…or Reason #219 I have marry this girl.
As always, bold, colored text are hyperlinks.
So Natalie and I are winding down Sunday and she tells me she’s been thinking about Groom’s Cakes and this would be a good idea.
JIM: What’s a Groom’s Cake?
NATALIE: It’s a cake for the Groom.
I gathered that. She says this with a sense of pride expecting me to be excited.
JIM: I mean, what’s it for?
NATALIE: So you have your own cake. You’ve never heard of a Groom’s Cake?
No. I must have missed that issue of American Groom Monthly that I get OH YEAH THEY DON’T MAKE WEDDING MAGAZINES FOR DUDES.
JIM: Are you getting your own cake?
That previous sentence goes back to my upbringing where my father taught us if you don’t see anyone else doing it; you probably should be, either.
I am reminded of an incident when my good friend of twenty years and upcoming groomsman, Dusty Rhodes, was having a house built and insisted he have his own room (this was before Man Cave was a commonly used expression on HGTV). He learned a quick lesson when you move in with a woman that everything you owned pre-them is childish and stupid. Your comic books. Your action figures. Your recliner that you found on the corner on Trash Tuesday that matches nothing in your house.
JENNIFER: Am I getting my own room?”
DUSTY: No. You’re getting the rest of the house.
He never did get that room and last time I was over he wanted to show me something on his PC. His PC was in the garage on a workbench next to power drills and fertilizer. He sat on a small barstool and played videogames and listened to music in the Florida summer. At least his he was allowed to hang his Evil Dead poster there.
NATALIE: Yes, you can have wedding cake but this cake is for you to do what you want to.
JIM: What would I want to do with a cake?
NATALIE: I don’t know. Maybe get a cake shaped in a Superman ‘S.’
JIM: (Appalled) Well, that’s just stupid.
For a second I wonder if she thinks I am ten.
NATALIE: I bet we can have someone make a cake shaped like an Xbox.
This is where I stop her. Have you ever seen those country dudes that get married and they have the shoestring bolo ties and their cowboy boots and hats on. I always think, seriously, it’s just one day. I know you wear that stuff all year round but you think you can just set it aside for one day and put the tux and a pair of shoes on? I’m not James Bond. I don’t wear a tux and fancy shoes every day. We’re all making sacrifices here.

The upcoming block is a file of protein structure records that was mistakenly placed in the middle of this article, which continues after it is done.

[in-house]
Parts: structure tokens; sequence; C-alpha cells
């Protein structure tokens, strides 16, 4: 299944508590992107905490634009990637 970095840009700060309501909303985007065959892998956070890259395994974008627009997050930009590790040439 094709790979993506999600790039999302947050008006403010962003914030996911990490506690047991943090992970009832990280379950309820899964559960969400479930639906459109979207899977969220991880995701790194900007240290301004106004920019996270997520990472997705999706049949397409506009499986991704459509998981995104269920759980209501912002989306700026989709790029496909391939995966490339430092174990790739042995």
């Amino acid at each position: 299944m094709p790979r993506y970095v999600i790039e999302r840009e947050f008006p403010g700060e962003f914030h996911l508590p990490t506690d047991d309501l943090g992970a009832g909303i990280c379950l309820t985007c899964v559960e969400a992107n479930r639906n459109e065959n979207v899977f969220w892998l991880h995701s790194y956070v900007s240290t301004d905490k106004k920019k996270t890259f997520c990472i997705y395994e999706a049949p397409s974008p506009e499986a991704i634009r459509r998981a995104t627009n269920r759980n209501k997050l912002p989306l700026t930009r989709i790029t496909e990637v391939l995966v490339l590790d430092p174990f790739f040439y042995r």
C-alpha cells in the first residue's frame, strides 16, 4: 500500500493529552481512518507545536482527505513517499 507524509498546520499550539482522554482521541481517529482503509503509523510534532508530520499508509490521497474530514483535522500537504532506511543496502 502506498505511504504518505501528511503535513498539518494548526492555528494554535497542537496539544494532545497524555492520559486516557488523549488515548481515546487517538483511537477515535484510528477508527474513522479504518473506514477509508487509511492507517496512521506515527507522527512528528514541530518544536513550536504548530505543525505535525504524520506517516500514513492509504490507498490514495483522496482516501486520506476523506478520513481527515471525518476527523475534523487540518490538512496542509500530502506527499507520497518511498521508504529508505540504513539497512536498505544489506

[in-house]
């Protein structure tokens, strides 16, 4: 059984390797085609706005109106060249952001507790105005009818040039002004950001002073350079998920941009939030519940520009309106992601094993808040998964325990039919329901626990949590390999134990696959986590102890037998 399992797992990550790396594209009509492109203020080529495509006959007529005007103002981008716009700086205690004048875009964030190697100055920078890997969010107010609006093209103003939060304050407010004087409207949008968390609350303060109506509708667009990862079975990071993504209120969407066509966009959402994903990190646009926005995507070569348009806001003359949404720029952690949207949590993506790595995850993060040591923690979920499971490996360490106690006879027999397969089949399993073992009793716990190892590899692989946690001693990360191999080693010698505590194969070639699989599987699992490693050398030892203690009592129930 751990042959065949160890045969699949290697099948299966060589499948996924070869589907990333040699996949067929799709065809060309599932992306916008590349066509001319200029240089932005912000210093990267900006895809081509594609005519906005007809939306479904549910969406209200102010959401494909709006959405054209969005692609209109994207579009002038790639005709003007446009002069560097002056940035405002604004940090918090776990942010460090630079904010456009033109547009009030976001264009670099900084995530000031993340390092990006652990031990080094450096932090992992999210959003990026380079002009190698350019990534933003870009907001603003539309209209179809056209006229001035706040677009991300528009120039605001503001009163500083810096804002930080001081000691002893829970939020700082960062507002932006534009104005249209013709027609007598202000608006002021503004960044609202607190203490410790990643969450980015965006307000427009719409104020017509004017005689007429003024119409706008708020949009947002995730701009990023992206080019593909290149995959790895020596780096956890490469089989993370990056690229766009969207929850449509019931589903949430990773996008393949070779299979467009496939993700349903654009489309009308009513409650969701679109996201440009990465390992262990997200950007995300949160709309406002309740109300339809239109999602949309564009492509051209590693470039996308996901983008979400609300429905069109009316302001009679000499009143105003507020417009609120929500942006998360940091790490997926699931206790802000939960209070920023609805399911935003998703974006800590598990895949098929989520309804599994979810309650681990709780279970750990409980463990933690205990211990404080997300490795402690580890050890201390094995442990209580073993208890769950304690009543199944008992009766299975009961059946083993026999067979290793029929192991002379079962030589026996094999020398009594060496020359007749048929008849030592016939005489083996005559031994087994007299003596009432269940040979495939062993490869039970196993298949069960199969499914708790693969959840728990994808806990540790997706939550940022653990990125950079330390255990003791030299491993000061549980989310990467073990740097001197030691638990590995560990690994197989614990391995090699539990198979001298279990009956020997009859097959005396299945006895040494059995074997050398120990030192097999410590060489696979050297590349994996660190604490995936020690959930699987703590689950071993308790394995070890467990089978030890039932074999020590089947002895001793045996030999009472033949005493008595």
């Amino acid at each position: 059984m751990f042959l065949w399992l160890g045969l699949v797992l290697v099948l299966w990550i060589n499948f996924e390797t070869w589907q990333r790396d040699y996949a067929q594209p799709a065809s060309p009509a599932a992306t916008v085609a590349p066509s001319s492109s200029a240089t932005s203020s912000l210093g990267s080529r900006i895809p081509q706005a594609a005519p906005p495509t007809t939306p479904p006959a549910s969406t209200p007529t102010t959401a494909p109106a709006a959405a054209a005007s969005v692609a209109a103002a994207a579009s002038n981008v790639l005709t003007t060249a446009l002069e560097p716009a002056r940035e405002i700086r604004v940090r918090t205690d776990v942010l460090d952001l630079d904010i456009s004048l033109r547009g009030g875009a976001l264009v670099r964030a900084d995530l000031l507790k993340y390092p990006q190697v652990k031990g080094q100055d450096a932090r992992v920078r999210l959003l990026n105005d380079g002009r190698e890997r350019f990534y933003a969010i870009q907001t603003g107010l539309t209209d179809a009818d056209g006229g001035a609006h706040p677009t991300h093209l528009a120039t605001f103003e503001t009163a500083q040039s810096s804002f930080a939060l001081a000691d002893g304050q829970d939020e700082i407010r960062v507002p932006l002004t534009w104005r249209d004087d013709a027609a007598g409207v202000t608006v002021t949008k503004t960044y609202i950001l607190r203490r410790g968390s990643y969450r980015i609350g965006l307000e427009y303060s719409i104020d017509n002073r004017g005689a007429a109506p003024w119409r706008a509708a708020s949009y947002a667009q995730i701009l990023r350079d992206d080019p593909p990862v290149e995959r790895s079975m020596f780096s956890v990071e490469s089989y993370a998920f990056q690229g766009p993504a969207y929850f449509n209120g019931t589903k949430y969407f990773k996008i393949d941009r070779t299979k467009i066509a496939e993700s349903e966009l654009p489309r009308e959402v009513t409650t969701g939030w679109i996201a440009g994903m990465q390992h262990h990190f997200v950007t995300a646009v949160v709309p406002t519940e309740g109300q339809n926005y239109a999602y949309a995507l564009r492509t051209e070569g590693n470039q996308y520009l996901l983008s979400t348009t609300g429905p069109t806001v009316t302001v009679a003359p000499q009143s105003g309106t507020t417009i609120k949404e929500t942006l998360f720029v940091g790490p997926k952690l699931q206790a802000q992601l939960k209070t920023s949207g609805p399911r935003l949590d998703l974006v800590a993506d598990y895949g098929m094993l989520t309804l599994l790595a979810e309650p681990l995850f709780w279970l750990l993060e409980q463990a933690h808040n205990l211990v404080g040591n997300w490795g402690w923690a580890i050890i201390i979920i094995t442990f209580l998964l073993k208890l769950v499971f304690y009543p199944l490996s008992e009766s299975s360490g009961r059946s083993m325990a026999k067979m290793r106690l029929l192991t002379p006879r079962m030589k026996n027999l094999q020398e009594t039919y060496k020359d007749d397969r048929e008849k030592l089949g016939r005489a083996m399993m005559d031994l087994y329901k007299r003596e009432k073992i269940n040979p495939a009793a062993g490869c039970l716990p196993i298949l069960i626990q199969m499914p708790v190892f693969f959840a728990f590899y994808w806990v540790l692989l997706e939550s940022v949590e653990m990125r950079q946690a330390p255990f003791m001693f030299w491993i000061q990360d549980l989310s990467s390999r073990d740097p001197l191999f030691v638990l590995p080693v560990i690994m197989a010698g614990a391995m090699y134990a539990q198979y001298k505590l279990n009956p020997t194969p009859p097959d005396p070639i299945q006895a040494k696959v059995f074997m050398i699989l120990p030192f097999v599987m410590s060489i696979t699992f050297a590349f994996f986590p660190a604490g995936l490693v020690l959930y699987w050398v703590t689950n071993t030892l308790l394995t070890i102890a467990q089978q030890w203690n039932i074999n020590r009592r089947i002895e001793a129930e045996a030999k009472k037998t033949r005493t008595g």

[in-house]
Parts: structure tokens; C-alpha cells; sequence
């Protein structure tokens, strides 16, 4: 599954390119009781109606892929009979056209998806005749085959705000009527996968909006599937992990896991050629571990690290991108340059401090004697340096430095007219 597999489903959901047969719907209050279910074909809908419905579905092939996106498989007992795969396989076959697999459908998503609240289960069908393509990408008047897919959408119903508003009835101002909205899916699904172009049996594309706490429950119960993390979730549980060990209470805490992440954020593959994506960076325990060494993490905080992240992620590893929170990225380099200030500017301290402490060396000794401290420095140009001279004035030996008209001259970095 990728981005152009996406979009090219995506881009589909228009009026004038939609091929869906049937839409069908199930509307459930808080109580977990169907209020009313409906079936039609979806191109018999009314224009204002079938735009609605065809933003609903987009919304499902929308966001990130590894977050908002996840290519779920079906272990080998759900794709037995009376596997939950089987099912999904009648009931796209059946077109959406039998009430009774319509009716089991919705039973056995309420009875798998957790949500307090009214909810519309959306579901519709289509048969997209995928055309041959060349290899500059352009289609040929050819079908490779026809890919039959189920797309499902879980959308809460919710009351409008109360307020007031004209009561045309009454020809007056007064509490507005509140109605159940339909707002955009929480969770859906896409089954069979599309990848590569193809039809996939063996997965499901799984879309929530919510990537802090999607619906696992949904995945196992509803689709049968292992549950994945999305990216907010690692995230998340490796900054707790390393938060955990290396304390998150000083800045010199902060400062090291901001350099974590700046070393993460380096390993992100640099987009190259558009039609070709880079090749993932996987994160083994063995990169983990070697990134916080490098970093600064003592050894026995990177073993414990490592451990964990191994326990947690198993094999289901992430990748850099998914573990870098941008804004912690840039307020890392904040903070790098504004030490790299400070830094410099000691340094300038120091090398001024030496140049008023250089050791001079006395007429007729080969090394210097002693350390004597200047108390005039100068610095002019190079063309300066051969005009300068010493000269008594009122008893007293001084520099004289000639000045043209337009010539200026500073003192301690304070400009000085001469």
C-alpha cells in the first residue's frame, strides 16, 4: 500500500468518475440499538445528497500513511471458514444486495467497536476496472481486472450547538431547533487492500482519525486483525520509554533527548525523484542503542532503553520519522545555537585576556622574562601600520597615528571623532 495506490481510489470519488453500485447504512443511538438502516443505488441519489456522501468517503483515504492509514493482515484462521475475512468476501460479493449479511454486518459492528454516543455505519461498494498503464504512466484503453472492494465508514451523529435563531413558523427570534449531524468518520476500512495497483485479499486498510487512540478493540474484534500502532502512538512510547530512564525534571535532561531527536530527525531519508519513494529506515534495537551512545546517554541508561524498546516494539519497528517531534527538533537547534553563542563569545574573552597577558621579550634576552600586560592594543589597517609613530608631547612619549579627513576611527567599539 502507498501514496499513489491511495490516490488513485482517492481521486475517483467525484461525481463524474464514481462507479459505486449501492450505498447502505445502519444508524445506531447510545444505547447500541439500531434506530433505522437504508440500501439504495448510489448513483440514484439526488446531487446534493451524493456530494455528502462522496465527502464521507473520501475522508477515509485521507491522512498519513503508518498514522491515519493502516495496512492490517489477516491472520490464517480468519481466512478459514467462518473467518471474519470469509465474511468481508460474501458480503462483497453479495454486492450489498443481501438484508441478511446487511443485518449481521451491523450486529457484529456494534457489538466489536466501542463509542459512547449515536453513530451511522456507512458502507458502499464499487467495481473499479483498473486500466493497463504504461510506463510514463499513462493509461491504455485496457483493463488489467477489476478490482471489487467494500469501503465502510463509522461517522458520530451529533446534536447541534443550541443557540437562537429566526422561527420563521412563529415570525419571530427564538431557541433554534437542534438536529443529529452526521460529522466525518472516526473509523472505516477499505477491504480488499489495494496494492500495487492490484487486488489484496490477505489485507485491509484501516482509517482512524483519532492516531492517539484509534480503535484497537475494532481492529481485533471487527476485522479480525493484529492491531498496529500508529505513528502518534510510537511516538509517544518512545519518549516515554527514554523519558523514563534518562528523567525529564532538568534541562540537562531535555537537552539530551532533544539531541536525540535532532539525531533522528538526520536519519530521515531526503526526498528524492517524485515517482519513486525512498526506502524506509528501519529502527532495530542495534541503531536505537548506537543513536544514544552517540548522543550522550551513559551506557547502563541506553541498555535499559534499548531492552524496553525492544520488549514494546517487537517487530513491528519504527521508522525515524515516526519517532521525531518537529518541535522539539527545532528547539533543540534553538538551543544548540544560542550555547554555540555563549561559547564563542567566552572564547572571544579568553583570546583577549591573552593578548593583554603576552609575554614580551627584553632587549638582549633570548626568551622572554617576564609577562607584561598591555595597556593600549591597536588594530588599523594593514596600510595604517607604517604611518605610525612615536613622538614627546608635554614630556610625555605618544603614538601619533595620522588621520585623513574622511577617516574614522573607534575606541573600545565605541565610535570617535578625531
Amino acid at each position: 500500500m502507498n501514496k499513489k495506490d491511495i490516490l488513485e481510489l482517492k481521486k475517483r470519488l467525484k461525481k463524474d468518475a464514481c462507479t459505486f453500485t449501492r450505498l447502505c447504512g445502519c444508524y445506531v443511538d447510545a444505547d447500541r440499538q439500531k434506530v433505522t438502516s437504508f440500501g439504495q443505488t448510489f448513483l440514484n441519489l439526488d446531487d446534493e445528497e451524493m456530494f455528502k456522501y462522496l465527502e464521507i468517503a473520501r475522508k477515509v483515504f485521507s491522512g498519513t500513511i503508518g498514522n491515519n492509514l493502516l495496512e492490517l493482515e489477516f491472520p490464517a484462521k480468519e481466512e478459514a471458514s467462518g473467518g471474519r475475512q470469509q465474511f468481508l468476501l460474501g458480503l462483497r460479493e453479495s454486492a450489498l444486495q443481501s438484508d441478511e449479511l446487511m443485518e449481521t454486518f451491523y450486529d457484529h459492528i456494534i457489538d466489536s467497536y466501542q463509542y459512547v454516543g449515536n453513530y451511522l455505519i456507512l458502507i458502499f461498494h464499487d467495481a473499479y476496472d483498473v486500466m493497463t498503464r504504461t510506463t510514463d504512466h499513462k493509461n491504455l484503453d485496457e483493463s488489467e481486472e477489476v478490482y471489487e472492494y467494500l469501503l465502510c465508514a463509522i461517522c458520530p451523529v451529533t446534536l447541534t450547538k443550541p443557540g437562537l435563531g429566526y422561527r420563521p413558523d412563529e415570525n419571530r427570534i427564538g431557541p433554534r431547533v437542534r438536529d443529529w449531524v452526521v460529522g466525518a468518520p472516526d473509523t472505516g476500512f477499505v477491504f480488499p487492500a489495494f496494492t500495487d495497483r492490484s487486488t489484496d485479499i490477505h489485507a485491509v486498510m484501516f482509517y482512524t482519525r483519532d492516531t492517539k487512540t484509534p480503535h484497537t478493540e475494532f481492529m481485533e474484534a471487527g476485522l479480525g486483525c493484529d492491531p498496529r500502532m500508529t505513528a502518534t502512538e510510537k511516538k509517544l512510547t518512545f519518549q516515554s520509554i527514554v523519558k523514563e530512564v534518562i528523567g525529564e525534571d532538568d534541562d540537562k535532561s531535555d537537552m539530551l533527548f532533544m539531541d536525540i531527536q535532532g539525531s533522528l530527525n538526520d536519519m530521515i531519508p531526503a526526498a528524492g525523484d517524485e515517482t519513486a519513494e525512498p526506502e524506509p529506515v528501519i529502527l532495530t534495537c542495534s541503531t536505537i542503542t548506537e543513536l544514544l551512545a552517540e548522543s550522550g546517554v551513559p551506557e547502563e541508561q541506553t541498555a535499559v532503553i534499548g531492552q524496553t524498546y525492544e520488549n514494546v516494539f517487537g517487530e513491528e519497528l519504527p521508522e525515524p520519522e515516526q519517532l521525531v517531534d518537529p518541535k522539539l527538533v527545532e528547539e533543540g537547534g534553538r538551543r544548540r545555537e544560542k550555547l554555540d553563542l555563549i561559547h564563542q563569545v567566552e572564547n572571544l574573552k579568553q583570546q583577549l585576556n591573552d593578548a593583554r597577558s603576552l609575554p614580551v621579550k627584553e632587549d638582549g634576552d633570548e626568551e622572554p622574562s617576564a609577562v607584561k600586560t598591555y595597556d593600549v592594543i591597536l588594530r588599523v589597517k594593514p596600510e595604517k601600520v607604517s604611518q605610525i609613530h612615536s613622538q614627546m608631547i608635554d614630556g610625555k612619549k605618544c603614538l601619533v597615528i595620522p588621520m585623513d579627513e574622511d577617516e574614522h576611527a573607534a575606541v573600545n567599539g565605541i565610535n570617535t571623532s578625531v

There is a part of this that feels like when a mom gives their kid something to do that makes them feel important. Natalie tells me stories of her parents letting her order Shirley Temples and how adult it made her feel. My father used to ask me to grab the end of the couch when he rearranged the furniture and I felt like I was helping but in reality, I was six.
That’s what this cake is. Natalie trying to involve in me a process I have little involvement with. Not that I have been pushed out of the process like my brother was when the sentence, “we’re spending how much on flowers?” came out. More because she knows what she wants. Often she’ll ask me what I think and then throw another option up and seldom have I disagreed. The colors are black and white… the colors are red and white… unless you expect me to ask my fellas to wear a pastel, we’re fine either way. There are about three things I have asked to have happen at this wedding… outside of that, my goal is to make sure she gets what she wants.
She doesn’t want a Superman cake. She might not care, but I do. I know there are some women who probably go through their fiancé’s guest list with a red Sharpie and an “I don’t want to see any of his dumb friends on my big day” attitude.
Not Natalie. Natalie offered me a cake.